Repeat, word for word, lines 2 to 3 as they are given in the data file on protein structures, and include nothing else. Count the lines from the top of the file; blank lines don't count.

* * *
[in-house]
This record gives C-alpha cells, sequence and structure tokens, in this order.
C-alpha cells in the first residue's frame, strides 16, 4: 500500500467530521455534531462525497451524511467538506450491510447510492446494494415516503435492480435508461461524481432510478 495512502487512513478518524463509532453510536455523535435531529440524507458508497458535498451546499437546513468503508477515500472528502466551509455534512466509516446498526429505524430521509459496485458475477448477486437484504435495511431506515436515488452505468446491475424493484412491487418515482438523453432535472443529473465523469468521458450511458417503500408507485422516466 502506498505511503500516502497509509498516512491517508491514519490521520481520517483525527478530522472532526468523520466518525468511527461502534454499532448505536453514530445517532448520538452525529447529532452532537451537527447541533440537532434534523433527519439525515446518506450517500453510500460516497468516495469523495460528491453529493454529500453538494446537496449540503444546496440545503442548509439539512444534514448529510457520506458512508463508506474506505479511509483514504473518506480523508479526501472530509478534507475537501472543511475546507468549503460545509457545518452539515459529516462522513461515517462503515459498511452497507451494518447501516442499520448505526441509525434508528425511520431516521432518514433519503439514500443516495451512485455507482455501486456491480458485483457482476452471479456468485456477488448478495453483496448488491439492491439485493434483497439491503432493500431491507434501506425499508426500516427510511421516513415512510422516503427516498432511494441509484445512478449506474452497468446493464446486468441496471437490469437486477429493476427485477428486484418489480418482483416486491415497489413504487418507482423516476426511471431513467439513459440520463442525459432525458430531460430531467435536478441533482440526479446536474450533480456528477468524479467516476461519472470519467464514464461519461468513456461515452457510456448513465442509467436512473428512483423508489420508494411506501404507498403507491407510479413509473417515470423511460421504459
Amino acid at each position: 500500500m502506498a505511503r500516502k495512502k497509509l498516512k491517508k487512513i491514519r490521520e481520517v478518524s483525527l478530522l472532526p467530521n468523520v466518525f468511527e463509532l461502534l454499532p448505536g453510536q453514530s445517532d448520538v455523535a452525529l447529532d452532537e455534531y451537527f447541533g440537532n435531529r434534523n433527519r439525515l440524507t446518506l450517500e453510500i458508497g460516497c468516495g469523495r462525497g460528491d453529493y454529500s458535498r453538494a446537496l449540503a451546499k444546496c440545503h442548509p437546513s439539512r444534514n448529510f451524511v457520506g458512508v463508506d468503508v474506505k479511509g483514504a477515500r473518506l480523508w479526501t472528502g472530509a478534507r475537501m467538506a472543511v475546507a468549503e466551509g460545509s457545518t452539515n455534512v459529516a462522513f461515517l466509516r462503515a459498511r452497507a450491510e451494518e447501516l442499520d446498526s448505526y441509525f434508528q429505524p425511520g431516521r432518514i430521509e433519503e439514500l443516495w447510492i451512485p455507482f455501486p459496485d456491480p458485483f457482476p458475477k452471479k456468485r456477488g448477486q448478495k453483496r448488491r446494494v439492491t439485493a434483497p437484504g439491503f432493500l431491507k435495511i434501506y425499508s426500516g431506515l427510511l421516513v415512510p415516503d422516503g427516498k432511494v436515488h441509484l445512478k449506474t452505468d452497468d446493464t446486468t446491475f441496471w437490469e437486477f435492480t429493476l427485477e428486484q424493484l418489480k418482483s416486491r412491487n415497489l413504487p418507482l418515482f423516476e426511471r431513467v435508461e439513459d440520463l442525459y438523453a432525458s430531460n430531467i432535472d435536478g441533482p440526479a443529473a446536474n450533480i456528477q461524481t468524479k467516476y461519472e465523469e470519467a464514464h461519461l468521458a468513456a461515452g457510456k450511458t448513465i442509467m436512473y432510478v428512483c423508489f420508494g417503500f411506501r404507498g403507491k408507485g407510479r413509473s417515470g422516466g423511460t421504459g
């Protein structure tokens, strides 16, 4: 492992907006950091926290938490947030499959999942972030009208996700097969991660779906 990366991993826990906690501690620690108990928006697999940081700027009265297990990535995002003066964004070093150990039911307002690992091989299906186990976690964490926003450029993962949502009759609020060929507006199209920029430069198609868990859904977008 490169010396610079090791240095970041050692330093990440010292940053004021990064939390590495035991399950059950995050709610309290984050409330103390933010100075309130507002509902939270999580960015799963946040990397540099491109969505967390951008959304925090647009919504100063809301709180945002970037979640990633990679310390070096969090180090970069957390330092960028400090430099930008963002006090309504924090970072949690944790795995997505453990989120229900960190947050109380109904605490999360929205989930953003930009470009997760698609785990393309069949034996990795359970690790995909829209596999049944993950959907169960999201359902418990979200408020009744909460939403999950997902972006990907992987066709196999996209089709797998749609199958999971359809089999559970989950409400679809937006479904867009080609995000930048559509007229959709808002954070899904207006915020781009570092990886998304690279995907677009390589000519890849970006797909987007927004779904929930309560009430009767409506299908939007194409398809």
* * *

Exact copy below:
This record gives C-alpha cells, sequence and structure tokens, in this order.
C-alpha cells in the first residue's frame, strides 16, 4: 500500500467530521455534531462525497451524511467538506450491510447510492446494494415516503435492480435508461461524481432510478 495512502487512513478518524463509532453510536455523535435531529440524507458508497458535498451546499437546513468503508477515500472528502466551509455534512466509516446498526429505524430521509459496485458475477448477486437484504435495511431506515436515488452505468446491475424493484412491487418515482438523453432535472443529473465523469468521458450511458417503500408507485422516466 502506498505511503500516502497509509498516512491517508491514519490521520481520517483525527478530522472532526468523520466518525468511527461502534454499532448505536453514530445517532448520538452525529447529532452532537451537527447541533440537532434534523433527519439525515446518506450517500453510500460516497468516495469523495460528491453529493454529500453538494446537496449540503444546496440545503442548509439539512444534514448529510457520506458512508463508506474506505479511509483514504473518506480523508479526501472530509478534507475537501472543511475546507468549503460545509457545518452539515459529516462522513461515517462503515459498511452497507451494518447501516442499520448505526441509525434508528425511520431516521432518514433519503439514500443516495451512485455507482455501486456491480458485483457482476452471479456468485456477488448478495453483496448488491439492491439485493434483497439491503432493500431491507434501506425499508426500516427510511421516513415512510422516503427516498432511494441509484445512478449506474452497468446493464446486468441496471437490469437486477429493476427485477428486484418489480418482483416486491415497489413504487418507482423516476426511471431513467439513459440520463442525459432525458430531460430531467435536478441533482440526479446536474450533480456528477468524479467516476461519472470519467464514464461519461468513456461515452457510456448513465442509467436512473428512483423508489420508494411506501404507498403507491407510479413509473417515470423511460421504459